In American universities, even Asian Philosophy is still often taught following methods adapted from European universities of the nineteenth century. Whether or not this approach is well-suited to philosophy as it was conceived in that era, it is inadequate if the aim is to develop a deep appreciation of Japanese philosophy. To limit what we consider Japanese philosophy to only what bears a distinct resemblance to academic Western philosophy, and accordingly to approach Japanese philosophy purely theoretically, is to risk missing the greater part. Much of Japanese philosophy is applied philosophy, or in other words, what Pierre Hadot calls a “way of life,” and to appropriate it meaningfully requires practice rather than mere intellectual study alone. Thus, I contend that a proper means for introducing Western students is a more holistic method grounded in practicing traditional arts, such as composing haiku. I argue that the seventeenth century poet Matsuo Bashō can serve as a valuable resource in this process. I conclude with a description of the methods that I use in my efforts at teaching Japanese philosophy to undergraduate university students in South Texas.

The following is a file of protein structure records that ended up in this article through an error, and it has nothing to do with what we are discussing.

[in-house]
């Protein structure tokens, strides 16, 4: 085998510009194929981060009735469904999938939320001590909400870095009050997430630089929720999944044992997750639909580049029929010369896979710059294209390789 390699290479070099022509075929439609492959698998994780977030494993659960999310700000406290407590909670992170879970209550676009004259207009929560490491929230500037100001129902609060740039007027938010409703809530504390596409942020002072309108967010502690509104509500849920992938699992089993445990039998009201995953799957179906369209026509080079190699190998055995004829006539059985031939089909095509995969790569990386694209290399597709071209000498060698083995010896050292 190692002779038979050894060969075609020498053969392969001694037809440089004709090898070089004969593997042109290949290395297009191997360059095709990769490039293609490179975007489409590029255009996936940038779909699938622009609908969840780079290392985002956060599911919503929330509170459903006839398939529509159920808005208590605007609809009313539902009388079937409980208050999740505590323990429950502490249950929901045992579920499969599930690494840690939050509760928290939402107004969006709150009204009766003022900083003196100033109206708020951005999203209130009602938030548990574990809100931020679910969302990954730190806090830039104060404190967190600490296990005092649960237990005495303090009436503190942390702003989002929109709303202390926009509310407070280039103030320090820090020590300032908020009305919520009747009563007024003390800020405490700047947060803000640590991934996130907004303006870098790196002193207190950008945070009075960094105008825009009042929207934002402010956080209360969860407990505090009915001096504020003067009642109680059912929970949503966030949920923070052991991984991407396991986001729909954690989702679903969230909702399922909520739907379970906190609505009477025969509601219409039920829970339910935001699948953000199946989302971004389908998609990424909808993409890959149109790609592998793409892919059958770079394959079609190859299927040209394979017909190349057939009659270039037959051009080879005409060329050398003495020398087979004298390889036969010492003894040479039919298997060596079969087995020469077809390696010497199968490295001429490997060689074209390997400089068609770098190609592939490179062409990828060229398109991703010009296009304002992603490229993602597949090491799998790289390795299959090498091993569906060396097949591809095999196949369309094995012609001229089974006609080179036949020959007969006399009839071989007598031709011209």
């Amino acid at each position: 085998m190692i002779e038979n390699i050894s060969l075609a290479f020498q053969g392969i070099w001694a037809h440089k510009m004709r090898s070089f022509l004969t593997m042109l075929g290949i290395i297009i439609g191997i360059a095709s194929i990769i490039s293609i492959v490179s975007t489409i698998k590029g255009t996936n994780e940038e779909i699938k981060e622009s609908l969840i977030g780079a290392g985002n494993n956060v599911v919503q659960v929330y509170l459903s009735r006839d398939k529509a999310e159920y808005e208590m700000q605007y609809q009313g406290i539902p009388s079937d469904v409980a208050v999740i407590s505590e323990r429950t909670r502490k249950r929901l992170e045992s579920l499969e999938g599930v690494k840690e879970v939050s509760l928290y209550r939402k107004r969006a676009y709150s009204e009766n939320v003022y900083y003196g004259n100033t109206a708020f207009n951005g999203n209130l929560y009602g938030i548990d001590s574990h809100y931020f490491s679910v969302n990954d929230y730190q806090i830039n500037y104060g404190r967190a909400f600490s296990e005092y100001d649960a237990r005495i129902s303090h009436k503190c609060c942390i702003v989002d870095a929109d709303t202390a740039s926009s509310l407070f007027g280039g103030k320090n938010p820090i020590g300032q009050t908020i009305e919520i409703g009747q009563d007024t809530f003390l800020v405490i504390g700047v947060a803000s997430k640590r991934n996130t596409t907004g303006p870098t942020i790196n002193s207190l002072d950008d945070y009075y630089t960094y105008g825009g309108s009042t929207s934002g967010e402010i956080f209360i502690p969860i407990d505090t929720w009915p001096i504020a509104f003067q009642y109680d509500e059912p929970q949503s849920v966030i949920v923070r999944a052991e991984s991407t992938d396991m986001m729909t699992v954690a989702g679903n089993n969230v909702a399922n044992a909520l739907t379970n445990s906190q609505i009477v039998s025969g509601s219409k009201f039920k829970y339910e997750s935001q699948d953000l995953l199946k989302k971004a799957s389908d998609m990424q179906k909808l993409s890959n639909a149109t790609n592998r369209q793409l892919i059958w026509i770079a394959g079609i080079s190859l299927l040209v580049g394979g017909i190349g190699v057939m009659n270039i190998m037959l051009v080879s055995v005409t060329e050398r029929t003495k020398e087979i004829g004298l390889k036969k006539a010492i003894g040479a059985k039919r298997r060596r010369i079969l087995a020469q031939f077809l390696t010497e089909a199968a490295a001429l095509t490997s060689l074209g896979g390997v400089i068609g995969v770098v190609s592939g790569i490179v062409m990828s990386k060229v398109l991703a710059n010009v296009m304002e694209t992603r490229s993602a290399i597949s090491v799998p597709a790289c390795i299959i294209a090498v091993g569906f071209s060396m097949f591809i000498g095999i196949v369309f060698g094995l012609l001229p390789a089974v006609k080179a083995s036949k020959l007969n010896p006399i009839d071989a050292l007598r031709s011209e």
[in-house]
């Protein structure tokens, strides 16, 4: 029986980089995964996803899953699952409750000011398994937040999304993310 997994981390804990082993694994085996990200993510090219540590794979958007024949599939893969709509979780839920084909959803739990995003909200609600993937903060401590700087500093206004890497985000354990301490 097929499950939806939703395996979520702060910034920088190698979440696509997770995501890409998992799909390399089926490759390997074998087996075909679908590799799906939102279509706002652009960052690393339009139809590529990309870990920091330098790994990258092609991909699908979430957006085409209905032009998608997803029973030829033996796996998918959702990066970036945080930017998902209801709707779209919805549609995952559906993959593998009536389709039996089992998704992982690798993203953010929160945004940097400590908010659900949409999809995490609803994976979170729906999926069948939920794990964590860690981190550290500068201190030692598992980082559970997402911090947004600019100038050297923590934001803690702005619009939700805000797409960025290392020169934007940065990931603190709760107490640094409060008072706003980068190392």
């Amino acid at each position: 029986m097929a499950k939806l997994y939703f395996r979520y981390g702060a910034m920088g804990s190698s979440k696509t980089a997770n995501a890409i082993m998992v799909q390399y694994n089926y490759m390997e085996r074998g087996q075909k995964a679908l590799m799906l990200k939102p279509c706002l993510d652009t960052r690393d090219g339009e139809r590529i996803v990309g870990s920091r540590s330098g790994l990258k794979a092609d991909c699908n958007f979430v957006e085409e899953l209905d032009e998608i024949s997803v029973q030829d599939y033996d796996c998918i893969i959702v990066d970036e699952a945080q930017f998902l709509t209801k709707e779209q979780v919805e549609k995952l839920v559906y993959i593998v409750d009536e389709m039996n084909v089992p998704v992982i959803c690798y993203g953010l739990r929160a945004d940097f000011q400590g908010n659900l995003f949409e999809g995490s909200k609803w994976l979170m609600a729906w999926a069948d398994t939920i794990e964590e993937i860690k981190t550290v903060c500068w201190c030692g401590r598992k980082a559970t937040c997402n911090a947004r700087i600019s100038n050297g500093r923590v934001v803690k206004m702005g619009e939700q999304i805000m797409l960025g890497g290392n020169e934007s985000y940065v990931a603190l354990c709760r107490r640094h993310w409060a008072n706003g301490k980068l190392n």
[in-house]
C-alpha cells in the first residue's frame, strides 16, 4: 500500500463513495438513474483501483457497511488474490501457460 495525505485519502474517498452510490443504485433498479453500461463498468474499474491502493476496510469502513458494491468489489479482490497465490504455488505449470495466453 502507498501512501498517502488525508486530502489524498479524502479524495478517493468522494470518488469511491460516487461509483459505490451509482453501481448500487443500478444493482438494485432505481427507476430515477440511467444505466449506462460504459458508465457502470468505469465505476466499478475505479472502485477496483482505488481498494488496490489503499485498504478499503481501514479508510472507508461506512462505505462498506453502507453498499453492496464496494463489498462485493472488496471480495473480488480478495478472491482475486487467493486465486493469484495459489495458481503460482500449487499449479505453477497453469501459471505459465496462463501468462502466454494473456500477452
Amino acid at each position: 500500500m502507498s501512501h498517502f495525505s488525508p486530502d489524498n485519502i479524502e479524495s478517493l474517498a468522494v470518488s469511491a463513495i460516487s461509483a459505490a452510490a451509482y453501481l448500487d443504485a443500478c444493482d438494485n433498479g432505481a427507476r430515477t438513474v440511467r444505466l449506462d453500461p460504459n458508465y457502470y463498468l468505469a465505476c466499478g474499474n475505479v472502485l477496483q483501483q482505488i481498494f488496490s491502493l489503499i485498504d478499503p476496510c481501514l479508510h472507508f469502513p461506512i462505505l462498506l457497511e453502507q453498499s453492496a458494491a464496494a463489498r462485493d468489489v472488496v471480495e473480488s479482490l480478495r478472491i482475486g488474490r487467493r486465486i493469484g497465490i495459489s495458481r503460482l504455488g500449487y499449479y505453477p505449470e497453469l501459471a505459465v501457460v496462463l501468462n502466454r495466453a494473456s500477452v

Keywords: Matsuo Bashō, Japanese Philosophy, Asia, Japan, Philosophy